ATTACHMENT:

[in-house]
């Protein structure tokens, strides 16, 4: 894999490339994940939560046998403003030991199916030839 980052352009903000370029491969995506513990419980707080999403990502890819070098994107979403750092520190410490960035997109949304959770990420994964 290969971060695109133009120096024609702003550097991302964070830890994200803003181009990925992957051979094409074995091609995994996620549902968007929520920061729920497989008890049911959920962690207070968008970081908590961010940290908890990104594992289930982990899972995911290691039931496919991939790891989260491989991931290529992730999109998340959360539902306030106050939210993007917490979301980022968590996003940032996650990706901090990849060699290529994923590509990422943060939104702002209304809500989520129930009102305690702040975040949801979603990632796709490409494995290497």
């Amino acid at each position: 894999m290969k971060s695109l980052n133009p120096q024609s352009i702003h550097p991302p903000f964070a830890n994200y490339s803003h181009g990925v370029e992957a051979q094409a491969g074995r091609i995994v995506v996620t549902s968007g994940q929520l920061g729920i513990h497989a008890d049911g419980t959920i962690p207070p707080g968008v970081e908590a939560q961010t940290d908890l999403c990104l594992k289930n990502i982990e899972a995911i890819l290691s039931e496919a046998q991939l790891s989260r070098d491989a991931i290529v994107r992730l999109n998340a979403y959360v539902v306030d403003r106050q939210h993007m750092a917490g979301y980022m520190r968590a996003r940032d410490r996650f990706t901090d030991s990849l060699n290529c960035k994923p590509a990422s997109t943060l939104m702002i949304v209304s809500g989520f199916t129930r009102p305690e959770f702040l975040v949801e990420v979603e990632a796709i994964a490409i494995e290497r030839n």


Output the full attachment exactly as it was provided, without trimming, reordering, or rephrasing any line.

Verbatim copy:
[in-house]
């Protein structure tokens, strides 16, 4: 894999490339994940939560046998403003030991199916030839 980052352009903000370029491969995506513990419980707080999403990502890819070098994107979403750092520190410490960035997109949304959770990420994964 290969971060695109133009120096024609702003550097991302964070830890994200803003181009990925992957051979094409074995091609995994996620549902968007929520920061729920497989008890049911959920962690207070968008970081908590961010940290908890990104594992289930982990899972995911290691039931496919991939790891989260491989991931290529992730999109998340959360539902306030106050939210993007917490979301980022968590996003940032996650990706901090990849060699290529994923590509990422943060939104702002209304809500989520129930009102305690702040975040949801979603990632796709490409494995290497």
């Amino acid at each position: 894999m290969k971060s695109l980052n133009p120096q024609s352009i702003h550097p991302p903000f964070a830890n994200y490339s803003h181009g990925v370029e992957a051979q094409a491969g074995r091609i995994v995506v996620t549902s968007g994940q929520l920061g729920i513990h497989a008890d049911g419980t959920i962690p207070p707080g968008v970081e908590a939560q961010t940290d908890l999403c990104l594992k289930n990502i982990e899972a995911i890819l290691s039931e496919a046998q991939l790891s989260r070098d491989a991931i290529v994107r992730l999109n998340a979403y959360v539902v306030d403003r106050q939210h993007m750092a917490g979301y980022m520190r968590a996003r940032d410490r996650f990706t901090d030991s990849l060699n290529c960035k994923p590509a990422s997109t943060l939104m702002i949304v209304s809500g989520f199916t129930r009102p305690e959770f702040l975040v949801e990420v979603e990632a796709i994964a490409i494995e290497r030839n």